SOURCE / ECONOMY
Authorities summon Tencent, NetEase and other gaming companies for talk
Published: Sep 08, 2021 09:27 PM Updated: Sep 08, 2021 10:27 PM
A person plays the game Honor of Kings on his smartphone in Shenzhen, South China's Guangdong Province on Wednesday. Photo: IC

A person plays the game "Honor of Kings" on his smartphone in Shenzhen, South China's Guangdong Province on Wednesday. Photo: IC



More than four Chinese central authorities, including the Publicity Department of the Central Committee of the Communist Party of China, summoned key online game companies such as Tencent and NetEase for talks on Wednesday, in the latest effort to prevent growing gaming addiction and create a better gaming environment for minors in the country.

Authorities have asked these firms to strictly comply with time limits for providing online games to minors, and said that online game account rental and sales services shall not be provided in any form to them, according to a report from the Xinhua News Agency late on Wednesday.

Platforms that rent and sell games, and game live broadcast platforms, were also summoned for the Wednesday talks.

Authorities asked them to strengthen the review and control of online game content, strictly prohibit illegal content such as incorrect value orientation, obscenity, and bloody violence, and resolutely resist unhealthy cultural features such as money worship, sissy men, and Dan Mei – a Chinese subculture centered on fictional homoromantic or homoerotic relationships. 

Game companies are also asked to consciously resist unfair competition, prevent excessive concentration and even monopoly practices, and place the focus on promoting technological innovation and better satisfying the new expectations of the people's spiritual and cultural life.

Supervision of spending by underage players should be strengthened, and the trend of “money-oriented” and “traffic-oriented” games should be contained, according to the talks. 

Meanwhile, gaming firms should resolve to alter playing rules and designs that could lure players to indulge in the game.

Specifically, they are asked to strictly manage game promotion, regulate and restrict celebrity endorsement game advertisements, and they must not provide promotion channels for illegal games. It’s also necessary to manage game live broadcasts, and prohibit high-value rewards and rewards for minors.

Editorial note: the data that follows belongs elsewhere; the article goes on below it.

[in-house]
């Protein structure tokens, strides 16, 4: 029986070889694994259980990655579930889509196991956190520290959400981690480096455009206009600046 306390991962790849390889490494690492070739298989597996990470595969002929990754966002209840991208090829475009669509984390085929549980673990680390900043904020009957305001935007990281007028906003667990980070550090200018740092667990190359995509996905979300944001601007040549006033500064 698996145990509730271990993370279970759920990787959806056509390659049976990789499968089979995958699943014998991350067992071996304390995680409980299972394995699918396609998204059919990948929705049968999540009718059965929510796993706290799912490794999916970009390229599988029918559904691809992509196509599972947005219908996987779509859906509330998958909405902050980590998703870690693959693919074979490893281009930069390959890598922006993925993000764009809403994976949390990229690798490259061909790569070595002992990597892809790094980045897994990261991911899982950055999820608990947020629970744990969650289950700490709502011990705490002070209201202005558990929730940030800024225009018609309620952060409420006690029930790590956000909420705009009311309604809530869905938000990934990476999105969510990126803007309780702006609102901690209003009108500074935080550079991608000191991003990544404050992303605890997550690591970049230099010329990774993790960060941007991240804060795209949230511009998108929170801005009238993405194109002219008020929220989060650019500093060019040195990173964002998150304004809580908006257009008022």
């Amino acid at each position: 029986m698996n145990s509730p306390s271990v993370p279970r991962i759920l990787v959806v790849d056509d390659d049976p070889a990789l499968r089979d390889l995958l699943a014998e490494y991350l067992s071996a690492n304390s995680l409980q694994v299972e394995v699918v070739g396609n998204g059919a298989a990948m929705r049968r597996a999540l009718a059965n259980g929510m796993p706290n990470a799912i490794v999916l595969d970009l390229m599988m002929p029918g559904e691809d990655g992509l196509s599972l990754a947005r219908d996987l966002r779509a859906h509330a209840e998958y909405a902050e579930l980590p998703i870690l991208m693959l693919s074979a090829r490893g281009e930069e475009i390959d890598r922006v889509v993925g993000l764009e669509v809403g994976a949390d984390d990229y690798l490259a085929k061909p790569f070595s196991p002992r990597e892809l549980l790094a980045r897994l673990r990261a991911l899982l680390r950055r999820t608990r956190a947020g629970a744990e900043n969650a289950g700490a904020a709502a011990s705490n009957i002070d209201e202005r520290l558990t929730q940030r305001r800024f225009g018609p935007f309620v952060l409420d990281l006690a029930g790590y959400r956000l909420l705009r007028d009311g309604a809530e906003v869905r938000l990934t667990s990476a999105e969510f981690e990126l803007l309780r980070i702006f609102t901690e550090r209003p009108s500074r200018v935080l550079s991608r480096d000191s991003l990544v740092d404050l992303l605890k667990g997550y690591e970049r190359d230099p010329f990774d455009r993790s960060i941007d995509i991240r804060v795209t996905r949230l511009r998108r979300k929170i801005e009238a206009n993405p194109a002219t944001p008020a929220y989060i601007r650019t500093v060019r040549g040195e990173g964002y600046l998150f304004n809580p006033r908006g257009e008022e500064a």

“The talks came at an appropriate time, and it is a necessary move in line with the nation’s tightening regulation of online gaming, the addiction to which could have an impact on both the physical and mental health of minors,” Liu Dingding, a Beijing-based tech analyst, told the Global Times on Wednesday.

Liu noted that some third-party platforms, which have been found merchants selling gaming accounts for the minors, should prohibit the release of such information and be imposed penalties once it is discovered.

China banned minors (those under 18 years old) from playing video games for more than three hours a week at the end of August. Given that, some merchants are intending to bypass the regulation by providing services like renting accounts, thus forging a gray industry chain. 

Apart from the crackdown on gaming firms, Liu suggested that parents should shoulder the responsibility of post-regulation supervision, meaning they should try to create a favorable family environment for children to grow up.

The National Press and Publication Administration, Central Cyberspace Administration of China, the Ministry of Culture and Tourism and other departments also attended the talks.

Tencent said in a statement it sent to the Global Times on Wednesday that it will earnestly study the spirit of the interviews, strictly implement the relevant regulations and requirements for preventing minors from addiction, strengthen content security and compliance, adhere to the correct value orientation, and effectively protect the physical and mental health of minors.

Global Times 
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